ZTE is following up their combination pico projector/Wi-Fi hotspot/Android device from last year with the Spro 2 (the previous product wasn’t actually called the Spro, but history is malleable in the information age, yeah?), which they debuted at CES earlier this year. It’s an improvement in most ways from last year’s model, and you’ll be able to get your hands on it later this week.
Like ZTE’s previous combo device, the Spro 2 has a mobile smartphone processor (a quad-core 2.3 GHz MSM8974, the same used in Qualcomm’s Snapdragon 800 SoC), with a slightly larger and improved 5″1280 x 720 touch display. The processor is backed by 2 GB of RAM, and there is 16 GB of internal storage with a microSD card slot that supports cards up to 64 GB in capacity. While the version of Android 4.4.4 KitKat the Spro 2 runs is heavily modified, you’ll still have access to Google Play, so you’ll be able to take advantage of the main feature of this device—the projector.
The projector, like last year’s model, can project images up to 120″ in size and now has a brightness of 200 lumens, which puts the Spro 2 in the high-end level of pico projectors. The battery has increased in size from 5,000 mAh to 6,300 mAh, with ZTE claiming that should give the projector a 2.5-hour battery life, a one hour increase from last year’s model. 200 lumens of brightness should be taxing, though, and seeing as how 2.5 hours on a 6,300 mAh battery is roughly comparable with similar pico projectors, we’re guessing that battery life estimate is assuming that you’re projecting from another device, not the Android interface built into the Spro 2. Conversely, if you use the Android interface and not the projector, ZTE estimates you should get 16 hours of battery life.
Fortunately, connecting another device should be easy enough. The Spro 2 is a mobile hotspot, this time supporting up to 10 other devices on an 802.11 b/g/n Wi-Fi connection. The projector also has Bluetooth and LTE connectivity, a full-sized USB 3.0 port, a full-sized HDMI port and Miracast compatibility, so hooking up to another mobile device or a PC or Mac will be easy enough.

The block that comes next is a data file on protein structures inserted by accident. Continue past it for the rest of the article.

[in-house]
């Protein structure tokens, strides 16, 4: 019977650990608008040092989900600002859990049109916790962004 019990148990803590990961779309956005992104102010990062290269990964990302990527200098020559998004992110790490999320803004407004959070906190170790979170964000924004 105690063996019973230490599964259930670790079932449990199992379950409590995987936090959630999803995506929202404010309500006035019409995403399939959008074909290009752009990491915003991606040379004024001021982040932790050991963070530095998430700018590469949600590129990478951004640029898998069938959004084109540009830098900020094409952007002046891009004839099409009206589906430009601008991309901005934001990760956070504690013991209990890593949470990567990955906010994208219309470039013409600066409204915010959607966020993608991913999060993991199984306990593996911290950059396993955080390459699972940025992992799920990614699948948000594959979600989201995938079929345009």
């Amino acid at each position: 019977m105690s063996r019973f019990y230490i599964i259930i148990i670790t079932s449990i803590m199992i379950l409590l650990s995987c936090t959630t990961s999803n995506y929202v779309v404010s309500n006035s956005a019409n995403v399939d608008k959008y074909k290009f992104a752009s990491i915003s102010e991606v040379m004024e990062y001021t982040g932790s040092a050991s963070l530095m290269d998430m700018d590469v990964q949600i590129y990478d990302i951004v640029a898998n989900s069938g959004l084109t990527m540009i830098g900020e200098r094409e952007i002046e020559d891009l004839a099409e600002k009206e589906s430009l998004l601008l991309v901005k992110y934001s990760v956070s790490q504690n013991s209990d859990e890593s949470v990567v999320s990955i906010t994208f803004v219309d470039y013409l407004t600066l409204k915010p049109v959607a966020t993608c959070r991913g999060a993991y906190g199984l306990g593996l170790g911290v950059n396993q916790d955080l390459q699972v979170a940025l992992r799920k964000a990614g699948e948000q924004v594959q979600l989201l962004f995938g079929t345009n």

Ignoring the Android interface for a moment, the capabilities of the Spro 2 as a pure pico projector are pretty solid, and the 200 lumens of brightness should allow for decent images when you absolutely need to project in somewhat well-lit conditions. In darkness, it should be up there with the best pico projectors on the market. The Android interface amounts to a cool throw-in that might be handy in a pinch if you need to project a quick presentation in the office. If you want to project a movie using the Android interface, you’ll probably want an external battery on hand, though.
The Spro 2 also has a pretty funky purple snakeskin exterior, if you care about what your pico projector looks like. You’ll be able to pick one up on April 24, which leads us to the biggest weakness of this device—you’ll have to get it from AT&T, either for $500 outright or $400 with a two-year contract (plus $10 per month to add it to a Mobile Share Value plan). It’s a shame, because the Spro 2 looks like a terrific pico projector, but needing to go through a telecom to get it is probably going to turn quite a few people off.